Friday, April 30, 2010

The Second PhARMA Company Fined by DOJ in Just One Week

In my post of March 27, 2010, A Perfect Trifecta, I mentioned that a lot of psychiatrists seemed to be using an anti-epileptic drug called Topamax in patients whom they had diagnosed - often incorrectly - as having bipolar disorder.

It turns out that my observation was no accident. For the second time in just one week, the U.S. Department of Justice fined a pharmaceutical company for off-label marketing of drugs for psychiatric indications. Two Johnson & Johnson subsidiaries, pharmaceutical manufacturers Ortho-McNeil Pharmaceutical LLC and Ortho-McNeil-Janssen Pharmaceuticals Inc., have agreed to pay $81 million to wrap up a probe of their Topamax promotions.

Just like with AstraZeneca, the companies did not admit guilt, and just like with AstraZeneca, the fine was a paltry sum compared to the money they made from the drug being misused. The drug has NO psychiatric indication at all.

According to settlement document posted on the Justice Department website, during the period from January 1, 2001 through December 31, 2003, the companies promoted the use of the drug for a variety of psychiatric conditions, including but not limited to bipolar disorder and drug and alcohol dependency.

According to the Justice Department press release, Ortho-McNeil paid doctors to come with sales reps on detailing calls and suggest unapproved uses for the drug. Doctors also were allegedly hired to speak at meetings and dinners about off-label Topamax use.

Five drug companies so far have been proven to have a vested interest in expanding the diagnosis of bipolar disorder for their own profit.

Wednesday, April 28, 2010

Yet Another Case of Glorified Dope Dealing

My perfect trifecta
Is perfect no more
Trifecta means three
But now there are four

The U.S. Department of Justice just announced that they have fined AstraZeneca $520 million for off-label marketing of its atypical antipsychotic drug, Seroquel. Seroquel is a highly sedating and powerful "atypical" antipsychotic medication that is the second worst offender of all antipsychotic medications for causing a dangerous side effect called metabolic syndrome. Metabolic syndrome leads to an increase in sugar, cholesterol, and/or triglycerides (fat)in the patient's blood. It can lead to actual diabetes.

AstraZeneca is the fourth drug company recently made subject to huge fines for phony marketing schemes for their psychiatric drugs (the other three were the subjects of previous posts).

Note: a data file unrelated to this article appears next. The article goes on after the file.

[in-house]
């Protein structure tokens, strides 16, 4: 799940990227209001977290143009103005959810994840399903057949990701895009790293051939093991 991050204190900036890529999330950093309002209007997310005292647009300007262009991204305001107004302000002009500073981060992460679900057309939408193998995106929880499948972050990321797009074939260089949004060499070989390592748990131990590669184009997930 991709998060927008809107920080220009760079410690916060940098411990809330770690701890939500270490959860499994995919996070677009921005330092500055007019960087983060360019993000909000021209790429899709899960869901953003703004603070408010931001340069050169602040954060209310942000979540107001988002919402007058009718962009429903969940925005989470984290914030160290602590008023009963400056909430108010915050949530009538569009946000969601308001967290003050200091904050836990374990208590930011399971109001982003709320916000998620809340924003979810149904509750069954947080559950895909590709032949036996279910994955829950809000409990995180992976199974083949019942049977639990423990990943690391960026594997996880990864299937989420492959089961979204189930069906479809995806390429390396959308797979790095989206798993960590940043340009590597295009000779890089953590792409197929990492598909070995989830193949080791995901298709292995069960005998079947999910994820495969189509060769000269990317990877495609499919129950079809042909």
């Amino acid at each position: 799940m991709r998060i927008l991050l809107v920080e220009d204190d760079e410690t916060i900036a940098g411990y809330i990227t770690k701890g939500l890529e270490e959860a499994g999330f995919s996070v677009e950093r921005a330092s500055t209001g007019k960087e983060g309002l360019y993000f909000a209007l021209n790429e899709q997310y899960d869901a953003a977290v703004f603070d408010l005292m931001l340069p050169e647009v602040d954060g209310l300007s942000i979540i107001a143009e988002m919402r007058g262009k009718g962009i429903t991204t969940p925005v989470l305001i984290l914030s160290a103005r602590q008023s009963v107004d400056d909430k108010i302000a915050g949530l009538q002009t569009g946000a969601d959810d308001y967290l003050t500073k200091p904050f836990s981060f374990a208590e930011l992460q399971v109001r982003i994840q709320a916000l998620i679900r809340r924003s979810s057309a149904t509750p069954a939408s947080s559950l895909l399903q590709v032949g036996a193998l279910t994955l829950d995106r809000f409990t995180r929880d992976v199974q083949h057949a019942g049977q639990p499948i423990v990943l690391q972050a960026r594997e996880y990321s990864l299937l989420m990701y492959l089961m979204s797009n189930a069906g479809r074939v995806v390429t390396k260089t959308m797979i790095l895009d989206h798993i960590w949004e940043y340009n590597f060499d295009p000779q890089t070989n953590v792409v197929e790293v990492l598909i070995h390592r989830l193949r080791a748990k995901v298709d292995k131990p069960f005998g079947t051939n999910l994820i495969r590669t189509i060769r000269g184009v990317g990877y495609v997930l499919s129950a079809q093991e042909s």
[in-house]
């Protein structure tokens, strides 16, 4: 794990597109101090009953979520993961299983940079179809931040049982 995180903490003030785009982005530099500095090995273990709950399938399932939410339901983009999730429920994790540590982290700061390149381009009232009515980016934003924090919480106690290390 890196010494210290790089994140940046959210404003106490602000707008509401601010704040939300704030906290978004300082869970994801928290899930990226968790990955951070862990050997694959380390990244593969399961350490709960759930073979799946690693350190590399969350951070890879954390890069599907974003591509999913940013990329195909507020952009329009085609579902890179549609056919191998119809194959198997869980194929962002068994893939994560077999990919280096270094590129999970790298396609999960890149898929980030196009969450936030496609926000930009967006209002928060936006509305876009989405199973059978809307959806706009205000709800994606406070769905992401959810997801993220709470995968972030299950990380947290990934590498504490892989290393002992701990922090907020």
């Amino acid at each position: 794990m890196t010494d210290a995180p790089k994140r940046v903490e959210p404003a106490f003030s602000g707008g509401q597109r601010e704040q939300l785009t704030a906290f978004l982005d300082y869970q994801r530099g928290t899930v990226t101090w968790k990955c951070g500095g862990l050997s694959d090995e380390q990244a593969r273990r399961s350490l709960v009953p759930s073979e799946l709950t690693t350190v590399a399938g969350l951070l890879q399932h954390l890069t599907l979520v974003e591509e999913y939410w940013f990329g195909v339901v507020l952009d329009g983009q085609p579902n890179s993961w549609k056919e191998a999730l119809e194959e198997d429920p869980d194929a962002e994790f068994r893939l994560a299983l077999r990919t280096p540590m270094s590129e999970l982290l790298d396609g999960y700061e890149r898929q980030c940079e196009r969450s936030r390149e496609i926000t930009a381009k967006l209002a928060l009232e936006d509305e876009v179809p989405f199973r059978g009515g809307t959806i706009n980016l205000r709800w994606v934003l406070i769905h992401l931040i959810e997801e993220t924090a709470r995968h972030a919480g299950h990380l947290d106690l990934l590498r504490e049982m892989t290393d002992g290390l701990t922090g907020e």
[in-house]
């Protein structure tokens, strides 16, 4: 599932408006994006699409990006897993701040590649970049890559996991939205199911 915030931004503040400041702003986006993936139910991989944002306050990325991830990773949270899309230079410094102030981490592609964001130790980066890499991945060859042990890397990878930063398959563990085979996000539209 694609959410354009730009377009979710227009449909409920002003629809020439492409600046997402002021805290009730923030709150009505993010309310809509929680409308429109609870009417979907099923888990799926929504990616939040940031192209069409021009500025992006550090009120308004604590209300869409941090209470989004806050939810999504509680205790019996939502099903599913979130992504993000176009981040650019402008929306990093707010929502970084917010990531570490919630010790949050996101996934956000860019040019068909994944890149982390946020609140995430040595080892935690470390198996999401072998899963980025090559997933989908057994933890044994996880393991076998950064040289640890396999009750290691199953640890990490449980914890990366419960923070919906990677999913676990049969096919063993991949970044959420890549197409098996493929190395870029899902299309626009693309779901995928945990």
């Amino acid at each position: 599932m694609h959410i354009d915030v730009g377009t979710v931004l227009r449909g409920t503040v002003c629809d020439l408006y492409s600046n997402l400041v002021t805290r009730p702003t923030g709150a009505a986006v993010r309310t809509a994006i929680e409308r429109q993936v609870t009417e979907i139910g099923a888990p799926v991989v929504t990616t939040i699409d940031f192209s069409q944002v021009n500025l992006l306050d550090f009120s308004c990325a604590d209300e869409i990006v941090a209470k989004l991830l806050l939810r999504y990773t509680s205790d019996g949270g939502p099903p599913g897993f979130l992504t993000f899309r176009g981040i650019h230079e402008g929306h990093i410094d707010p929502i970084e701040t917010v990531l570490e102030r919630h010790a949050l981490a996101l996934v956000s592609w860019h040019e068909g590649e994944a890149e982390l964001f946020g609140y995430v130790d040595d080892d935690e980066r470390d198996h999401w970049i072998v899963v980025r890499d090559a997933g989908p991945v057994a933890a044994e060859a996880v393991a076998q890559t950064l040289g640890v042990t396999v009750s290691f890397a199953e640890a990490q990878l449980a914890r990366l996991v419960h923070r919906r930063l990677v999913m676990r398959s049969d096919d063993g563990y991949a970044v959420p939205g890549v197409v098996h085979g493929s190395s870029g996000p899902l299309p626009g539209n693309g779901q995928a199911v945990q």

Among the "conditions" that Seroquel was touted for, beside schizophrenia and mania for which it is indicated, were aggression, Alzheimer’s disease, anger management, anxiety, ADHD, depression, post-traumatic stress disorder, and - get this - insomnia. I have personally seen several patients given the drug by other docs who were prescribing it for sleep. It works, but there are much safer alternatives in most cases.

According to the Justice Department official website, "The United States contends that AstraZeneca promoted the unapproved uses by improperly and unduly influencing the content of, and speakers, in company-sponsored continuing medical education programs. The company also engaged doctors to give promotional speaker programs on unapproved uses for Seroquel and to conduct studies on unapproved uses of Seroquel. In addition, the company recruited doctors to serve as authors of articles that were ghostwritten by medical literature companies and about studies the doctors in question did not conduct. AstraZeneca then used those studies and articles as the basis for promotional messages about unapproved uses of Seroquel.

The United States also contends that AstraZeneca violated the federal Anti-Kickback Statute by offering and paying illegal remuneration to doctors it recruited to serve as authors of articles written by AstraZeneca and its agents about the unapproved uses of Seroquel. AstraZeneca also offered and paid illegal remuneration to doctors to travel to resort locations to "advise" AstraZeneca about marketing messages for unapproved uses of Seroquel, and paid doctors to give promotional lectures to other health care professionals about unapproved and unaccepted uses of Seroquel. The United States contends that these payments were intended to induce the doctors to prescribe Seroquel for unapproved uses in violation of the federal Anti-Kickback Statute."

Of course, a half billion dollar fine is chicken feed for the company, which made billions off of this drug. It is just a cost of doing business for them.

Saturday, April 24, 2010

A Splitting Headache